PART 3: CHILDREN'S OUTCOMES - EDUCATION

Attendance at School*

School attendance is an important factor for school performance among youth. Studies show that higher attendance is related to higher achievement for students of all backgrounds. Students who attend school regularly score higher on achievement tests than their peers who are frequently absent.24

Measure

The percentage of children who are absent from school for 20 days or more in the school year.

Key findings

  • In the 2004-2005 school year, the overall average attendance for a student at primary school was 94.2% (see Table 38). This translates to 11 days' absence on average for each student. This rate was higher for rural schools (94.9%) than for urban ones (92.8%).
  • 10% of primary school students were absent for 20 days or more in the school year. The percentage of students with this level of absenteeism was, on average, lower in rural schools (7.8%) than in urban schools (14.9%).
  • Almost one in 5 primary school students (19.4%) in the most disadvantaged schools missed 20 or more school days, compared to 6.2% of students in the least disadvantaged schools. An average of 15 days per student was missed in the most disadvantaged schools and an average of 10 days per student in the least disadvantaged schools.

Table 38: Attendance levels in primary schools, by school location and level of disadvantage (2004/2005)

  Mean % annual attendance
in school year
% of students missing
20 days or more in school year
Mean average 94.2 10.0
School location    
Urban 92.8 14.9
Rural 94.9 7.8
Level of disadvantage    
Least disadvantaged school 95.2 6.2
Most disadvantaged school 91.9 19.4

Source: National Educational Welfare Board

  • The mean attendance level among students in post-primary schools was 91.6% in the 2004-2005 school year (see Table 39). This translates to 14 days' absence on average for each student.
  • 18.8% of post-primary school students were absent for 20 days or more in the school year. The percentage of students with this level of absenteeism was lowest in secondary schools (15.1%) and highest in vocational schools (24.9%).
  • More than one in 3 post-primary school students (34.8%) in the most disadvantaged schools missed 20 or more school days, compared to less than one in 10 students (9.2%) in the least disadvantaged schools. On average, post-primary school students in the most disadvantaged schools missed 21 school days, while those in the least disadvantaged schools missed 10 school days.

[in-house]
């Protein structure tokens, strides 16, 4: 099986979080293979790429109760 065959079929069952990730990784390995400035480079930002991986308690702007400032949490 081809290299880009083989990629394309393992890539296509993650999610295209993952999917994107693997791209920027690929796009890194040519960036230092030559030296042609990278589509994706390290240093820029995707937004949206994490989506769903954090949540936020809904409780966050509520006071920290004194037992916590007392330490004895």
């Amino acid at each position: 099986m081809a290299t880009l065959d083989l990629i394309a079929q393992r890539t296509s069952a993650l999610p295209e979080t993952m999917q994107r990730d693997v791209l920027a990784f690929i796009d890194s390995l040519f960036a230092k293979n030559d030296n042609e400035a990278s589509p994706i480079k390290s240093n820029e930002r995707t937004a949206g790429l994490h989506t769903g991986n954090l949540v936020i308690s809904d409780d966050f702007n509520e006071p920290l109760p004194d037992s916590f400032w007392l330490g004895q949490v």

Table 39: Attendance levels in post-primary schools, by school type and level of disadvantage (2004/2005)

  Mean % annual attendance
in school year
% of students missing
20 days or more in school year
Mean average 91.6 18.8
School type    
Secondary 92.7 15.1
Vocational 89.6 24.9
Community and Comprehensive 91.5 20.7
Level of disadvantage    
Least disadvantaged school 94.2 9.2
Most disadvantaged school 86.9 34.8

Source: National Educational Welfare Board

Technical notes
Data in Tables 38 and 39 are based on School Attendance Reports, which are prepared by individual schools at primary and post-primary level and submitted to the National Educational Welfare Board (NEWB). For the 2004-2005 school year, 83.9% of primary schools and 76% of post-primary schools returned these reports to the NEWB.

The reports record the following information:

  • total enrolment for 2004/2005;
  • sum of all individual student absences over the entire school year, up to and including the date the school closes;
  • number of students with 100% attendance;
  • number of students missing 20 days or more;
  • number of students expelled;
  • number of students suspended;
  • confirmation of availability of code of behaviour to parents and students;
  • confirmation of availability of admissions policy to parents and students.

Schools have been categorised into deciles of disadvantage on the basis of their overall points or rank in the national scheme of 'Giving Children an Even Break' and in the case of post-primary schools, into deciles of disadvantage on the basis of the indices used to rank schools for the '16:1' initiative.

Next

* No update available since the 2006 State of the Nation's Children report.

23 Epstein, J.L. and Sheldon, S.B. (2002) 'Present and Accounted For: Improving student attendance through family and community involvement' Journal of Educational Research, Vol. 95, No. 5, 308-18.